I think I am going to go with an AEV lift for my new and unmolested 2017 Rubicon Recon JKU. I am considering doing the lift myself on my garage floor. Three things concern me. My age with getting up and down from the floor all day, actually wrenching on such a new vehicle (I'm Skeered), and most importantly, those unexpected problems that seem to arise with any install.
So my question is posed to all of you folks out there that have installed an AEV lift. What little issues came about with the install that were not foreseen in the instructions? What problems should I be ready for? How well did AEV answer your questions if you had to call them? Any tools not mentioned in the literature that might be of help? Any other advice you might like to share?
Thanks! I appreciate your help.
I tried to remember how many AEV lifts I have installed. At least 6. From 2007 to 2014 JKURs. All of these were either the 3.5 or the 4.5 inch lift. You didn't say specifically which lift you were planning to install. My comments relate to the two that I have installed.
1. As mentioned, two floor jacks really help, but not mandatory (I am not 100% certain as I always have 2 floor jacks anyway.) You will need some nice tall, sturdy as shit jack stands. I think Harbor Freight has some decent ones (4.5 tons??) for about $30. You need 2 at least. I used 4 as having the jeep tilted that much made me nervous. Didn't seem stable to me.
2. You will need all the basic metric hand tools, from 8 mm up to at least 22 mm (from what I remember). A couple of nice ratcheting box wrenches in 18 and 19 mm really help as well. Lots of those damn nuts to take off.
3. You will need to drill out the knuckle for the high steer kit (depending on which lift you are installing). Use a good quality step drill bit that has the final size in the hole size you need. (I think it is 7/8".) Home Depot sells them. The Irwin brand seems like a decent one. Much, much easier to get a straight and true hole with a step bit than with a twist bit. You will be amazed at how easily it cuts through that knuckle.
4. Torqueing all those damn bolts (actually you torque the nuts, not the bolts) is a real PITA. You can use a torque wrench and struggle your ass off trying to find the right angle with the right extension and then you can turn it about 15 degrees at a time. Too many people (IMO) are way too OCD about hitting exactly 125 ft lbs or 90 ft lbs or whatever. Its metal on metal, do you think 135 ft lbs is going to do some "harm"? No. Okay, I am on a soapbox, but I am going somewhere with this rant. Instead of busting your ass with a torque wrench, lying on your back (or side) cramped as shit, use one of these:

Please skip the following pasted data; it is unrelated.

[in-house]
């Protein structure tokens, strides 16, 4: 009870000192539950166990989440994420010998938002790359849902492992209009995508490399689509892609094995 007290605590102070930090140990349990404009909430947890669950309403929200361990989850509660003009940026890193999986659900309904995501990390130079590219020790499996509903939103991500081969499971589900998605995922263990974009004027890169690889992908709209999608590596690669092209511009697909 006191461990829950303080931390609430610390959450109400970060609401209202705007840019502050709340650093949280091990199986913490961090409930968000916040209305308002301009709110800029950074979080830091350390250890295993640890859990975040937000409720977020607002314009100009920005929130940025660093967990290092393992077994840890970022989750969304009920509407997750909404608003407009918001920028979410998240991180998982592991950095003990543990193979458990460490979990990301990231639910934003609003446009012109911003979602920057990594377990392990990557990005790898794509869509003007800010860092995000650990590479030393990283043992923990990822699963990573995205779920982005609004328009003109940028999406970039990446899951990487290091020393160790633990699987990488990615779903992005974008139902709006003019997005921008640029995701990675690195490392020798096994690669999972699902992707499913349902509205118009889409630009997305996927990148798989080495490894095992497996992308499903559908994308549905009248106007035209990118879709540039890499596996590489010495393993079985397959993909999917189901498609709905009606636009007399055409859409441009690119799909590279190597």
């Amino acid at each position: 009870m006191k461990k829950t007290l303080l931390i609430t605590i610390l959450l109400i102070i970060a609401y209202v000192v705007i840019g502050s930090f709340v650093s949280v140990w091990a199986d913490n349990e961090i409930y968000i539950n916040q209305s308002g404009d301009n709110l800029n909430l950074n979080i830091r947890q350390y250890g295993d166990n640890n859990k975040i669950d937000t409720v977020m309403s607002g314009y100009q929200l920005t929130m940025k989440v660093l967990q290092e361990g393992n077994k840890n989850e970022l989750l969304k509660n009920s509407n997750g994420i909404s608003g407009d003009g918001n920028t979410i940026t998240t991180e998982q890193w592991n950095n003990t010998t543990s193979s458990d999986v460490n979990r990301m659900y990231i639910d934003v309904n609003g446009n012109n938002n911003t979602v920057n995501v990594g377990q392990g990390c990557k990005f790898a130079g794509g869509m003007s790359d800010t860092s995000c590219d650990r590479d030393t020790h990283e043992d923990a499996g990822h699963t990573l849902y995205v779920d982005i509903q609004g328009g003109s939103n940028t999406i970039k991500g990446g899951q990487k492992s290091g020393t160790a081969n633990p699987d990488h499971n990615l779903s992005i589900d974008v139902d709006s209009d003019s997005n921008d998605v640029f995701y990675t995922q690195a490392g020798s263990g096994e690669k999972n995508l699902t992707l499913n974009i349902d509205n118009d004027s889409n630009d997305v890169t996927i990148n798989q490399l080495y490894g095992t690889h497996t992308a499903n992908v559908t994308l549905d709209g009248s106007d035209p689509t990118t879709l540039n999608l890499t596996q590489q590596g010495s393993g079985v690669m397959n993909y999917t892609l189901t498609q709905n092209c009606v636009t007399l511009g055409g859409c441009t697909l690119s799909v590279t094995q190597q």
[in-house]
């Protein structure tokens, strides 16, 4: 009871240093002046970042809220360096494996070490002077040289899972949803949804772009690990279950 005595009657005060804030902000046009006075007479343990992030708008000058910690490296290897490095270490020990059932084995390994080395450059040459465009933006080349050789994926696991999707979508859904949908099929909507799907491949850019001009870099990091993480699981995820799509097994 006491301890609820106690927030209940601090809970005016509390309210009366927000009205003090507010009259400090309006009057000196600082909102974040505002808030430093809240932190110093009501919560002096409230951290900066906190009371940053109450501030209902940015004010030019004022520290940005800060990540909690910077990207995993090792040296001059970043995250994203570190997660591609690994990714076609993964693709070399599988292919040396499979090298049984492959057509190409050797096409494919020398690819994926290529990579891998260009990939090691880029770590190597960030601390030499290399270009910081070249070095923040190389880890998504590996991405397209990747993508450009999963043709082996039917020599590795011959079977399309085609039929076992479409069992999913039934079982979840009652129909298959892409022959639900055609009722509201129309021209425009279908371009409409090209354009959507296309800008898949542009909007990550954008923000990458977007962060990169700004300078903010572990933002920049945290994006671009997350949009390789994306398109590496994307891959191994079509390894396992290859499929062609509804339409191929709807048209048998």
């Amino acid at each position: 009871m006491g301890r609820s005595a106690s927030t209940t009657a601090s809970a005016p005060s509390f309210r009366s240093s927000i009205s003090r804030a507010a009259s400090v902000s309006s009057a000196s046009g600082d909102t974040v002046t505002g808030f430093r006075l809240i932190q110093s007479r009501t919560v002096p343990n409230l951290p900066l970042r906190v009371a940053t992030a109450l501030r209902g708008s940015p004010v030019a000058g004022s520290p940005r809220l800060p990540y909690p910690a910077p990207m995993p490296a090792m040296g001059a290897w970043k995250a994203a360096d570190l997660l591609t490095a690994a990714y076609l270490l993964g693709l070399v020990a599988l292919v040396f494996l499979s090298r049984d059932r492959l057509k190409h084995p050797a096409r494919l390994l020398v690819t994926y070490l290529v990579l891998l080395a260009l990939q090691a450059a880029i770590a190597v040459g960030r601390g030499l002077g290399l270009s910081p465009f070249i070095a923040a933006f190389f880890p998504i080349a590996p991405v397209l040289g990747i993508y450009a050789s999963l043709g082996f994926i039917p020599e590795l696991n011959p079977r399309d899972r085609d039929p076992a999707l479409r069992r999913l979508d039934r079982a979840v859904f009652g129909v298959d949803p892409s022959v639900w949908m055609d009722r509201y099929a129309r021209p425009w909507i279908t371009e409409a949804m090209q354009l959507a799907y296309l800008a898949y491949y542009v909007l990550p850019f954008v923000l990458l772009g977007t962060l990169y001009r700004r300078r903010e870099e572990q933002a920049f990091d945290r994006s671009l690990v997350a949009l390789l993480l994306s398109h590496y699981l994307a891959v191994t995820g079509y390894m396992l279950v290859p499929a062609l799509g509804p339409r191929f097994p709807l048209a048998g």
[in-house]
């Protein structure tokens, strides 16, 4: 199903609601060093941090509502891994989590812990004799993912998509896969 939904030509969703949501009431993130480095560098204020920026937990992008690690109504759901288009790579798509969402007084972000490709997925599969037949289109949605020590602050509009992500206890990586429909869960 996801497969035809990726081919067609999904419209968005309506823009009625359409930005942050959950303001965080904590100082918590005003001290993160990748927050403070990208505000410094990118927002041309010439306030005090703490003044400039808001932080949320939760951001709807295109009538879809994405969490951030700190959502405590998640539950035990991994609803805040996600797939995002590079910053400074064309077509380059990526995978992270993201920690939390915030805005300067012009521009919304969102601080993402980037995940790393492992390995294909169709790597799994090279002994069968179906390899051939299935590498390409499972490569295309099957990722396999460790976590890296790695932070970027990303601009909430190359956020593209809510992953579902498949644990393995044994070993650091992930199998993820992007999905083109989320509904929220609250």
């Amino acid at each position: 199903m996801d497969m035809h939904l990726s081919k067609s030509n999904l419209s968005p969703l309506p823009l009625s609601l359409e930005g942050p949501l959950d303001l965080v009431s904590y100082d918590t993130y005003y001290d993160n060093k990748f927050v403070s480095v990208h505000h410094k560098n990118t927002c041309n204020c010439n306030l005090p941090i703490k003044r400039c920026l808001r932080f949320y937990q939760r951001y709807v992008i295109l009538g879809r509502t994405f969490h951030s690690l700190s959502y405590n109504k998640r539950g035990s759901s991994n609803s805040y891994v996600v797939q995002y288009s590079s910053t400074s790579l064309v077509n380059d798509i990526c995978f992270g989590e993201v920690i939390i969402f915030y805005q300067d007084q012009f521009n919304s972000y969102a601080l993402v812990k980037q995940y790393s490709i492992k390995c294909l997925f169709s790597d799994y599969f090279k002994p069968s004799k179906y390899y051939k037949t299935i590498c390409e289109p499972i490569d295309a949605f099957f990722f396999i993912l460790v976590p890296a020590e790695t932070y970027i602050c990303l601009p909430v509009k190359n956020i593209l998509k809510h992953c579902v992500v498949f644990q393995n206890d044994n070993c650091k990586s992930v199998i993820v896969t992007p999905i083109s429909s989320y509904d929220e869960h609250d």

It has 4 speed settings which if you "calibrate it" you can dial in a specific torque setting that will be "close enough". I played around with this tool and made a little cheat sheet. Setting number 1 with 3 bumps of the trigger after contact is XX ft-lbs. Setting number 2 is YY ft-lbs. And so on. The tool maxes out at like 220 ft lbs (from memory) so its not like you are going to break the bigger bolts on your suspension if you overshoot a bit.
5. I don't know what FCA is using to clamp the front brake lines in place on a 2017, but in the past, freeing the brake lines from the stupid ass clamps has been a real PITA. I have a giant, and I mean giant pair of slip joint (plumber's ??) pliers. They must be 2' long. That gives you the leverage to open that damn clamp. Again, not sure what it is on the 2017s, but be prepared to spend some time on that step.
6. Don't install any lift, at least one that involves new springs, without installing one of these:
The POS factory track bar bracket is worthless. It will oval out and allow death wobble sooner or later. If you install this with the springs out of the way, it will take 10 minutes. If you install it with the springs in, you will be at it for an hour or more fighting to get the bolts in!
So there you have it. Now get out there and do it. You will know everything you need to know about your lift. And when your jeep is making a funny noise on the trail someday, you will be able to pinpoint it, because you know what is going on. If you take it to some shop, it will all be a mystery. And most shops won't be as thorough as you will be!